This question arises from what I find interesting in the recently asked question What is a chess piece mathematically?

My answer to that question was that mathematically, game pieces are in general epi-phenomenal to the main game-theoretic consideration, the underlying game tree. In this sense, strategic decisions do not involve directly game pieces but only choices in the game tree.

But nevertheless, I think a question remains. Namely, how can we recognize from a game tree that there is an underlying description of the game using pieces moving according to certain rules on a game-playing board? In other words, when is a game tree the game tree of a board game? The game trees arising from board games are a special subclass of the class of all game trees.

For this question, let us consider a *game tree* to be a finite or at least a clopen tree, all of whose terminal nodes are labeled as a win for one of the players (a slightly more general situation would be to allow some of the terminal nodes to be labeled with a draw). Play proceeds in the game by each player successively choosing a child node from the current node in the game tree, and the game ends when a terminal node is reached. (Of course a more general question would result from allowing infinite plays and using the usual Gale-Stewart conception of games.)

Of course, we can imagine playing a game by moving a piece on the game tree itself, in a way such that the resulting game tree is the same as the given game tree. But in this case, the board of the game would have the same size as the game tree. But in the case of our familiar board games, such as chess and Go, the boards are considerably smaller than the game trees to which they give rise. So what we really want is a board game whose board and number of pieces is considerably smaller than the game tree itself.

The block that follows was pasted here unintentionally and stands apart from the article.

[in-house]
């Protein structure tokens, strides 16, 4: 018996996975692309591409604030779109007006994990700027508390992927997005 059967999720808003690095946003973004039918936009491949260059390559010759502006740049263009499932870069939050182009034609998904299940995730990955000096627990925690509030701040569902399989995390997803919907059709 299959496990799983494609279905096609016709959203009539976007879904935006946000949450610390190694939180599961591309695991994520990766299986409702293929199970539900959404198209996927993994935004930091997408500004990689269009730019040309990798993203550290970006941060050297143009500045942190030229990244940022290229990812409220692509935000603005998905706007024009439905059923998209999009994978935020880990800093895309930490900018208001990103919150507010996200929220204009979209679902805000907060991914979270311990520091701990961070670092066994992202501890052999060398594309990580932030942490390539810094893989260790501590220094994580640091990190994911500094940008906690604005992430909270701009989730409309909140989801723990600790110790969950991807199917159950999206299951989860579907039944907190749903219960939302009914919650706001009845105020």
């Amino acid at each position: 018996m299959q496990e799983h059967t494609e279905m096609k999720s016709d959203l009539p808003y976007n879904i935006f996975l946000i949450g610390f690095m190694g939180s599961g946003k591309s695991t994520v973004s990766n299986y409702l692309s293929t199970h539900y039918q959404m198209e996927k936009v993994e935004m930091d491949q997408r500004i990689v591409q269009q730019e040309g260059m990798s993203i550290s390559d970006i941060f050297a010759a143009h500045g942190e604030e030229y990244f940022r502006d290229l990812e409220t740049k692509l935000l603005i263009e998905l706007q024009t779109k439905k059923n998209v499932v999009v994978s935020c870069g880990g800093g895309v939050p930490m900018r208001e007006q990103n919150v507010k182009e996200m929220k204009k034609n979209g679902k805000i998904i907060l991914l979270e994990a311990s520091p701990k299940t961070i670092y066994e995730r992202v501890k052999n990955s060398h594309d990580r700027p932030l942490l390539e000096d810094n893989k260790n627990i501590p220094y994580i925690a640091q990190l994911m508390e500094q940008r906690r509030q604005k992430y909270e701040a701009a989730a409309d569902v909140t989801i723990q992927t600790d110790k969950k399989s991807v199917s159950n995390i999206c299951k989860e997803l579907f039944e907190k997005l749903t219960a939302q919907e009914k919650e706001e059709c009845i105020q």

In the general case, the size of the game board and the number of game pieces would be connected in certain ways with the branching degree of the corresponding game tree. For example, in chess there are twenty first moves (each pawn has two moves, and each knight has two moves) and twenty second moves, and in general the number of moves does not greatly exceed this, which is on the order of magnitude of the board size, although the size of the game tree itself is considerably larger than this. In general, for our familiar games, the size of the game tree is much larger than its branching degree.

As a test question, if a game tree has a comparatively low branching degree compared with its size, is there always a way to realize it as a board game?

I'm not sure what counts as a *board game*, but the idea should be that there is a board and pieces that move about on the board according to certain rules, perhaps capturing other pieces, and certain configurations counting as a win, such as capturing a certain *king* piece or whatever. So part of the question is to provide a mathematical definition of what counts as a board game. What is a board game? Are there comparatively simple necessary and sufficient conditions on a game tree that it be realized as the game tree of a board game?

I would be interested also to learn of general sufficient conditions. How shall we think about this?

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